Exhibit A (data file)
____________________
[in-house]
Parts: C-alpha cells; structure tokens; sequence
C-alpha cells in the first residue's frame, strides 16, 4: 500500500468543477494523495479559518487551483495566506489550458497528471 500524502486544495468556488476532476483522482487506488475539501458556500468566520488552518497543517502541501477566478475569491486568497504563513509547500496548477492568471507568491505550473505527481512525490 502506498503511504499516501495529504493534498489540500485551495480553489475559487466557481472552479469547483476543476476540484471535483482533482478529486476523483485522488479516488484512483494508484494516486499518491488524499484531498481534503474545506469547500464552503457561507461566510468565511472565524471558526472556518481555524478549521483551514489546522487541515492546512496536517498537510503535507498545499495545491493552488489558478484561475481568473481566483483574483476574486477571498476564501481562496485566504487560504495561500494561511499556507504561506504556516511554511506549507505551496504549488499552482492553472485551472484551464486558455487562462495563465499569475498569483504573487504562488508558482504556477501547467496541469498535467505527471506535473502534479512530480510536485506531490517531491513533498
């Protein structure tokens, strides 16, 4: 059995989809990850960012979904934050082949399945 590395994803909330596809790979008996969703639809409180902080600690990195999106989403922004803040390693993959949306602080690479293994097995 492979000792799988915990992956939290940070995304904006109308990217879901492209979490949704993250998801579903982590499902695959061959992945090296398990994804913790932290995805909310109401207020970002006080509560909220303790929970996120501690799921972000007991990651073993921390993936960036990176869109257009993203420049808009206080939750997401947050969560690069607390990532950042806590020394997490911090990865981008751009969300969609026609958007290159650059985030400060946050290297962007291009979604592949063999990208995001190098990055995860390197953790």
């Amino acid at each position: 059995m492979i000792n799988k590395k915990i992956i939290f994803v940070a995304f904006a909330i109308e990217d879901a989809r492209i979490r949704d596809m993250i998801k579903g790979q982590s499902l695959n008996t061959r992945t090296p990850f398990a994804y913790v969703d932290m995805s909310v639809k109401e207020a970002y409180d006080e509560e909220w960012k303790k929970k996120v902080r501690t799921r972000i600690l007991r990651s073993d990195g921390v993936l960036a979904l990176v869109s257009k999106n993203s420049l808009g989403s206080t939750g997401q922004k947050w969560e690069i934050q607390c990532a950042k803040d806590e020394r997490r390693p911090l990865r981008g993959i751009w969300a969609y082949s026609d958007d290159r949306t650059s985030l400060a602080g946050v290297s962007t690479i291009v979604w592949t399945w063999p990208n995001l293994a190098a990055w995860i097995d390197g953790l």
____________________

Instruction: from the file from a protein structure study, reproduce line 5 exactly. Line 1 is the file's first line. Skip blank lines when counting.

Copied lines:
């Amino acid at each position: 059995m492979i000792n799988k590395k915990i992956i939290f994803v940070a995304f904006a909330i109308e990217d879901a989809r492209i979490r949704d596809m993250i998801k579903g790979q982590s499902l695959n008996t061959r992945t090296p990850f398990a994804y913790v969703d932290m995805s909310v639809k109401e207020a970002y409180d006080e509560e909220w960012k303790k929970k996120v902080r501690t799921r972000i600690l007991r990651s073993d990195g921390v993936l960036a979904l990176v869109s257009k999106n993203s420049l808009g989403s206080t939750g997401q922004k947050w969560e690069i934050q607390c990532a950042k803040d806590e020394r997490r390693p911090l990865r981008g993959i751009w969300a969609y082949s026609d958007d290159r949306t650059s985030l400060a602080g946050v290297s962007t690479i291009v979604w592949t399945w063999p990208n995001l293994a190098a990055w995860i097995d390197g953790l």